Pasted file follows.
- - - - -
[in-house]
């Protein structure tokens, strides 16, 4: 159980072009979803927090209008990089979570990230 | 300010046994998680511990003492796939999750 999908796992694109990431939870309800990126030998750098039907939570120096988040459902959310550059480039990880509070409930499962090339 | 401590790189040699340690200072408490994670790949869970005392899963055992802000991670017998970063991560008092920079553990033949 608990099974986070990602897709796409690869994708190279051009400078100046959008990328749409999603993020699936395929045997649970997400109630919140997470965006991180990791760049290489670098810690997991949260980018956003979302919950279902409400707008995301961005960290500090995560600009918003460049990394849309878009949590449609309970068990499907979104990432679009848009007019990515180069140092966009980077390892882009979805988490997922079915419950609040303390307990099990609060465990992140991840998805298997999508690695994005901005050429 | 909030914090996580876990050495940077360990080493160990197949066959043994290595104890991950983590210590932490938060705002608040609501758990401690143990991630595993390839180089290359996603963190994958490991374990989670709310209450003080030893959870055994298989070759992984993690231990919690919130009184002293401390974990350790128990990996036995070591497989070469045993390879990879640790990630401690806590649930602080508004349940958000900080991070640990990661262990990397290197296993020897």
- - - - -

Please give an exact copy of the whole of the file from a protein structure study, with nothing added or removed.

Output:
[in-house]
């Protein structure tokens, strides 16, 4: 159980072009979803927090209008990089979570990230 | 300010046994998680511990003492796939999750 999908796992694109990431939870309800990126030998750098039907939570120096988040459902959310550059480039990880509070409930499962090339 | 401590790189040699340690200072408490994670790949869970005392899963055992802000991670017998970063991560008092920079553990033949 608990099974986070990602897709796409690869994708190279051009400078100046959008990328749409999603993020699936395929045997649970997400109630919140997470965006991180990791760049290489670098810690997991949260980018956003979302919950279902409400707008995301961005960290500090995560600009918003460049990394849309878009949590449609309970068990499907979104990432679009848009007019990515180069140092966009980077390892882009979805988490997922079915419950609040303390307990099990609060465990992140991840998805298997999508690695994005901005050429 | 909030914090996580876990050495940077360990080493160990197949066959043994290595104890991950983590210590932490938060705002608040609501758990401690143990991630595993390839180089290359996603963190994958490991374990989670709310209450003080030893959870055994298989070759992984993690231990919690919130009184002293401390974990350790128990990996036995070591497989070469045993390879990879640790990630401690806590649930602080508004349940958000900080991070640990990661262990990397290197296993020897």